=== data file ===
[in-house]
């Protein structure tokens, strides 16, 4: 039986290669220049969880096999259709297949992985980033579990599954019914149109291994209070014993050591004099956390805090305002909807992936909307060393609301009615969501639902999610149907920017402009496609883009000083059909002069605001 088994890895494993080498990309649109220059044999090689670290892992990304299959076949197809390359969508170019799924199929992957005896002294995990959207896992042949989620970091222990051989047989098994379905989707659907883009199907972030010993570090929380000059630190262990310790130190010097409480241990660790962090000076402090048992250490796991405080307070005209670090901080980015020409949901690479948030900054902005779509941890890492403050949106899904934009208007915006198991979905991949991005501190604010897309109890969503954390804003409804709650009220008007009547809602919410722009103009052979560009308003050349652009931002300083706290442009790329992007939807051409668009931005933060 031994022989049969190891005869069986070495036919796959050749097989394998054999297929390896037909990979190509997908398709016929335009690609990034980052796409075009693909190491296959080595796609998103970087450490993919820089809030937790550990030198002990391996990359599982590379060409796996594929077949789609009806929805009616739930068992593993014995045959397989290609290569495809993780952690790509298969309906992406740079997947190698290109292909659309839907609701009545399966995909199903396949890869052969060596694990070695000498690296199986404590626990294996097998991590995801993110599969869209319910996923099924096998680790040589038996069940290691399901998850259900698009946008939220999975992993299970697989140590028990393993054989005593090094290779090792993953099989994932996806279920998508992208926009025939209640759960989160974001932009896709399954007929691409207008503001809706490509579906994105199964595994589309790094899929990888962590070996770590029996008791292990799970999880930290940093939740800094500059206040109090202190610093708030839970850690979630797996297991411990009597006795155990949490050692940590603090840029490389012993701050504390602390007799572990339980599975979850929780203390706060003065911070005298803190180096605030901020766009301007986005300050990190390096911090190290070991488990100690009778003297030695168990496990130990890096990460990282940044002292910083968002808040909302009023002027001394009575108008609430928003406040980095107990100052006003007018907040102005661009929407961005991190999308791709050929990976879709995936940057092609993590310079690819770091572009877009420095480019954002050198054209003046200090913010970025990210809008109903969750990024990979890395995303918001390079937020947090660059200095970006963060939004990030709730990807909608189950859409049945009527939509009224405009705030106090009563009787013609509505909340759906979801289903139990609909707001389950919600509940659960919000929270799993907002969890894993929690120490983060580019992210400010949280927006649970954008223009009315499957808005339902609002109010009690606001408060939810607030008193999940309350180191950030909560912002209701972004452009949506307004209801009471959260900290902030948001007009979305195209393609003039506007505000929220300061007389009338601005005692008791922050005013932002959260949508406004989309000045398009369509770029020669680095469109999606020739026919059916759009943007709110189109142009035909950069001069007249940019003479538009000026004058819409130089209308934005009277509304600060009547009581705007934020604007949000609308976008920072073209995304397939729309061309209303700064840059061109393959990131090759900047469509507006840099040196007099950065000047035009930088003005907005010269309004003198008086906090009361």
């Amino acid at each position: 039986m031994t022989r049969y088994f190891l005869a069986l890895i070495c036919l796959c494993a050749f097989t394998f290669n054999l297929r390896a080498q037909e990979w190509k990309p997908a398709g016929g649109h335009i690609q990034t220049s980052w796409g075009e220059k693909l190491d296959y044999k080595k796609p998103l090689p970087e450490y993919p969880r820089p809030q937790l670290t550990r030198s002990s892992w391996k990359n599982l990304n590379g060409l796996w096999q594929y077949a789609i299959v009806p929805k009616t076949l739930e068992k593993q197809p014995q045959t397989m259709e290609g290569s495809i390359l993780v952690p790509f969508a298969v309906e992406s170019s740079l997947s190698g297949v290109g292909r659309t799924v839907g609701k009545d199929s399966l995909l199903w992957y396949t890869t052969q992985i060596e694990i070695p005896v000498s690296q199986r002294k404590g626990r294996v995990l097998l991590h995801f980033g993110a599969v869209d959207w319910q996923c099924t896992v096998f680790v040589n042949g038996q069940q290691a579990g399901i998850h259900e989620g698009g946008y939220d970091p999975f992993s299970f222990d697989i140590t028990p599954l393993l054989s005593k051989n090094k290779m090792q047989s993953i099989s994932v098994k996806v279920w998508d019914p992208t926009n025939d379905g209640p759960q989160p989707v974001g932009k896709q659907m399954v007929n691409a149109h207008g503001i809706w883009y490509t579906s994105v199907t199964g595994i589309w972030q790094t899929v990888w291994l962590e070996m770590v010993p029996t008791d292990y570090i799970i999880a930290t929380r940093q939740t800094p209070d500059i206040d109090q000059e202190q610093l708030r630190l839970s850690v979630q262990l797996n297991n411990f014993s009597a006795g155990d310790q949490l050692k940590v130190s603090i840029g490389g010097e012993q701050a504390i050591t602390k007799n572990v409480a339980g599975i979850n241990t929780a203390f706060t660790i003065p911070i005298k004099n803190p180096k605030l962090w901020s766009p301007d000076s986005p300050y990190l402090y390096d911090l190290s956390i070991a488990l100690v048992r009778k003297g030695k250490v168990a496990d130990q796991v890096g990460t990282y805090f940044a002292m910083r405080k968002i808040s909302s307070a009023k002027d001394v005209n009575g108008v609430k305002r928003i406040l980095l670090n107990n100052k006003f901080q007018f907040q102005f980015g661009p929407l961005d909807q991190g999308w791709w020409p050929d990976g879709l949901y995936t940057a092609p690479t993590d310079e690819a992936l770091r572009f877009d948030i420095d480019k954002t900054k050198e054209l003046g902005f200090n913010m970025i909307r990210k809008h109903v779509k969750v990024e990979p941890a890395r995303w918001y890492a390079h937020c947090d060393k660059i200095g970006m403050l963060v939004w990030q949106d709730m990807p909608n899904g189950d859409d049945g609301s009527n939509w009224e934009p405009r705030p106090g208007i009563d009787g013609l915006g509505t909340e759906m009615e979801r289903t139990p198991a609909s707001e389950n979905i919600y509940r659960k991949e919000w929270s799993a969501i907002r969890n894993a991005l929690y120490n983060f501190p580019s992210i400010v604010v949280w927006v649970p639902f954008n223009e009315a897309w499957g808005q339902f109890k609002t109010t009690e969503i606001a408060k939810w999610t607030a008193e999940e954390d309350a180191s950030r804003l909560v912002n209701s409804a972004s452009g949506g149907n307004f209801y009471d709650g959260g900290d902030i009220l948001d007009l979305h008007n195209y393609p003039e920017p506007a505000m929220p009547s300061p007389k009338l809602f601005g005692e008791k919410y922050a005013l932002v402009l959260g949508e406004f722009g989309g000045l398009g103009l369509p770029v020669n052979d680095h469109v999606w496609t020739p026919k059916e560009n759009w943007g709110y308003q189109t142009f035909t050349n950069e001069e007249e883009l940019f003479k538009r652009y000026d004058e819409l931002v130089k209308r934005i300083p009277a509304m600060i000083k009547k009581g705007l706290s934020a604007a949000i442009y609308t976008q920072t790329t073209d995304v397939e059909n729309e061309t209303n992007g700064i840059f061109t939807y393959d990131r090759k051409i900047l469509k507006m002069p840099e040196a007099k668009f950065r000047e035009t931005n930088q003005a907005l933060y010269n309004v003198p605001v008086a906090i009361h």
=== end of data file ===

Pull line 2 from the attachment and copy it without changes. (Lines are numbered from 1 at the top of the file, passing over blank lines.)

């Protein structure tokens, strides 16, 4: 039986290669220049969880096999259709297949992985980033579990599954019914149109291994209070014993050591004099956390805090305002909807992936909307060393609301009615969501639902999610149907920017402009496609883009000083059909002069605001 088994890895494993080498990309649109220059044999090689670290892992990304299959076949197809390359969508170019799924199929992957005896002294995990959207896992042949989620970091222990051989047989098994379905989707659907883009199907972030010993570090929380000059630190262990310790130190010097409480241990660790962090000076402090048992250490796991405080307070005209670090901080980015020409949901690479948030900054902005779509941890890492403050949106899904934009208007915006198991979905991949991005501190604010897309109890969503954390804003409804709650009220008007009547809602919410722009103009052979560009308003050349652009931002300083706290442009790329992007939807051409668009931005933060 031994022989049969190891005869069986070495036919796959050749097989394998054999297929390896037909990979190509997908398709016929335009690609990034980052796409075009693909190491296959080595796609998103970087450490993919820089809030937790550990030198002990391996990359599982590379060409796996594929077949789609009806929805009616739930068992593993014995045959397989290609290569495809993780952690790509298969309906992406740079997947190698290109292909659309839907609701009545399966995909199903396949890869052969060596694990070695000498690296199986404590626990294996097998991590995801993110599969869209319910996923099924096998680790040589038996069940290691399901998850259900698009946008939220999975992993299970697989140590028990393993054989005593090094290779090792993953099989994932996806279920998508992208926009025939209640759960989160974001932009896709399954007929691409207008503001809706490509579906994105199964595994589309790094899929990888962590070996770590029996008791292990799970999880930290940093939740800094500059206040109090202190610093708030839970850690979630797996297991411990009597006795155990949490050692940590603090840029490389012993701050504390602390007799572990339980599975979850929780203390706060003065911070005298803190180096605030901020766009301007986005300050990190390096911090190290070991488990100690009778003297030695168990496990130990890096990460990282940044002292910083968002808040909302009023002027001394009575108008609430928003406040980095107990100052006003007018907040102005661009929407961005991190999308791709050929990976879709995936940057092609993590310079690819770091572009877009420095480019954002050198054209003046200090913010970025990210809008109903969750990024990979890395995303918001390079937020947090660059200095970006963060939004990030709730990807909608189950859409049945009527939509009224405009705030106090009563009787013609509505909340759906979801289903139990609909707001389950919600509940659960919000929270799993907002969890894993929690120490983060580019992210400010949280927006649970954008223009009315499957808005339902609002109010009690606001408060939810607030008193999940309350180191950030909560912002209701972004452009949506307004209801009471959260900290902030948001007009979305195209393609003039506007505000929220300061007389009338601005005692008791922050005013932002959260949508406004989309000045398009369509770029020669680095469109999606020739026919059916759009943007709110189109142009035909950069001069007249940019003479538009000026004058819409130089209308934005009277509304600060009547009581705007934020604007949000609308976008920072073209995304397939729309061309209303700064840059061109393959990131090759900047469509507006840099040196007099950065000047035009930088003005907005010269309004003198008086906090009361």